The top Republican on the Judiciary Committee accused the Obama administration of turning a blind eye to immigration enforcement, allowing "sanctuary" states and counties to decline nearly 9,000 federal detainers for illegal immigrants.

Sen. Chuck Grassley, an Iowa Republican who chairs the committee, said more than 62 percent of those detainers, or some 5,000 individuals, involved illegal immigrants who were previously charged or convicted of a crime, or presented some other public safety concern.

Nearly 1,900 of the released offenders, he noted, were arrested for another crime, including murder, after a sanctuary city or country released them.

"This is disturbing – not only to me, but to most Americans. There is no good rationale for noncooperation between the feds and state and local law enforcement," he said during a hearing he convened examining the administration's immigration enforcement policies.

"The Obama administration, in too many cases, has turned a blind eye to enforcement, even releasing thousands of criminals at its own discretion, many of whom have gone on to commit serious crimes, including murder," he added.

Grassley said he has been working on the issue for several years but the death of Kate Steinle 20 days ago at the hands of a seven-time criminal illegal immigrant sparked outrage across the country. Jim Steinle, Kate's father, who was walking arm-in-arm with her when she was shot and killed on a San Francisco pier, also testified before the committee Tuesday, calling for an act of Congress to crack down on sanctuary cities.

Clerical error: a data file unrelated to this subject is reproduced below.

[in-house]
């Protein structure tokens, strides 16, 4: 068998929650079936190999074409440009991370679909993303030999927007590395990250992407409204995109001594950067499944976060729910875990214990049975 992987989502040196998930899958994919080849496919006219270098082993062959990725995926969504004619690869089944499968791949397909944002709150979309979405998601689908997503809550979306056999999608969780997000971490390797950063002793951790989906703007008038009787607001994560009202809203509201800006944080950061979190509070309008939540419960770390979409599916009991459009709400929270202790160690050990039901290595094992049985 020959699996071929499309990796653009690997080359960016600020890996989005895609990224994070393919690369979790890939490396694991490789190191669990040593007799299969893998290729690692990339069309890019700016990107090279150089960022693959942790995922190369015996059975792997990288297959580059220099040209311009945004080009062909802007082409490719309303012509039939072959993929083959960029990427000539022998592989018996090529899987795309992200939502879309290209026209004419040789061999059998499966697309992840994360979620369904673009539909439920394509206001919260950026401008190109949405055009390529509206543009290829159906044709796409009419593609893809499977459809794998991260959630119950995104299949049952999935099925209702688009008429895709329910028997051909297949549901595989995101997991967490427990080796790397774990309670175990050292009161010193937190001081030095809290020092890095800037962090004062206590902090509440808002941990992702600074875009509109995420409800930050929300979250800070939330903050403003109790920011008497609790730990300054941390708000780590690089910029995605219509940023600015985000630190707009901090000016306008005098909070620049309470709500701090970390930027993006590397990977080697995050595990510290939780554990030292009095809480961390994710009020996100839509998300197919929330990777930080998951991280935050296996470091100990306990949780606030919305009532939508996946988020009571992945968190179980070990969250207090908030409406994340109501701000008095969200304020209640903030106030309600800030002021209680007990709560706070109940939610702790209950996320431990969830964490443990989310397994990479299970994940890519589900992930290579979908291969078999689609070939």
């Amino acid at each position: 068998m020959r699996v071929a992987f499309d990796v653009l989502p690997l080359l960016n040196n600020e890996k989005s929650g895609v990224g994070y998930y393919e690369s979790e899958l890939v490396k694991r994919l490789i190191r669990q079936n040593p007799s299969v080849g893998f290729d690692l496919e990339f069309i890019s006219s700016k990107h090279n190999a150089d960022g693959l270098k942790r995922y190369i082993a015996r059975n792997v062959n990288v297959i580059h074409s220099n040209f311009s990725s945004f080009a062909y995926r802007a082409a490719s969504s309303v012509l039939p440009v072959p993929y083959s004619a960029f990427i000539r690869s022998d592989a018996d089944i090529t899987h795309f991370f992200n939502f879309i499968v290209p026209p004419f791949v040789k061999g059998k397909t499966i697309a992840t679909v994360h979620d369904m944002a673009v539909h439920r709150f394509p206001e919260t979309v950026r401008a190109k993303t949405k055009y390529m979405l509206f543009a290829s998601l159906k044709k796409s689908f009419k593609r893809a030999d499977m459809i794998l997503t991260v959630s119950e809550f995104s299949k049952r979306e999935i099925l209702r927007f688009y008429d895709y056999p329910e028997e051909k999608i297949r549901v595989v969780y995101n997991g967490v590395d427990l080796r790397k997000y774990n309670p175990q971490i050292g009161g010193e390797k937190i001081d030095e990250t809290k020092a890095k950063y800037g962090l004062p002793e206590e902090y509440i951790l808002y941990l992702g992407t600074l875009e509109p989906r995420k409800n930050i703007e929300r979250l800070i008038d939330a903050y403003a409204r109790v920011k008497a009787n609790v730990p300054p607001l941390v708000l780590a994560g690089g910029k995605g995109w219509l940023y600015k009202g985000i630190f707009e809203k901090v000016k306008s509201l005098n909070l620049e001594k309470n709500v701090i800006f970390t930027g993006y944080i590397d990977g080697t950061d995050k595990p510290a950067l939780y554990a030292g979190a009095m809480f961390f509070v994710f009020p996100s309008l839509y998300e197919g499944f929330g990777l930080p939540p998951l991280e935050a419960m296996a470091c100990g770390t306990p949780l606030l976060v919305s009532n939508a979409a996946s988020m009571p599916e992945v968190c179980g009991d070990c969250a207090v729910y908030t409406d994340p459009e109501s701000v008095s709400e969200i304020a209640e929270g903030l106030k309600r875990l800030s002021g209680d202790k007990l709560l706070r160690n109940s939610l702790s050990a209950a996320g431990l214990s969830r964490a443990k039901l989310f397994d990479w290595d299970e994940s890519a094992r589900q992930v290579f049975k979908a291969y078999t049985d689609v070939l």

After she was shot, Steinle said his daughter looked at him and said, "'Help me, dad.' Those are the last words I will ever hear from my daughter."

Grassley said he recently sent Attorney General Loretta Lynch and Homeland Security Secretary Jeh Johnson a letter urging them to take control of the situation and ensure detainers are not ignored and undocumented individuals are safely transferred to federal custody and put into deportation hearings.

But he said he has yet to receive a response.

"Enforcing the immigration laws of the United States is not a voluntary or trivial matter," he said. "Real lives are at stake. Things cannot continue this way."

Grassley is working on a bill that would require state and locals to cooperate on criminal immigrants or risk losing law enforcement-related grants distributed by the Department Homeland Security and Justice Department.

The bill would require a mandatory minimum five-year prison sentence, in addition to a possible find for individuals who enter the U.S. after having been deported. Current law, he said, does not require prison time and caps the possible prison sentence at two years.

Sen. Dianne Feinstein, D-Calif., also said she is working on a bill that requires sanctuary cities and counties to cooperate with federal authorities when they ask for detainers for illegal immigrants charged or convicted of crimes.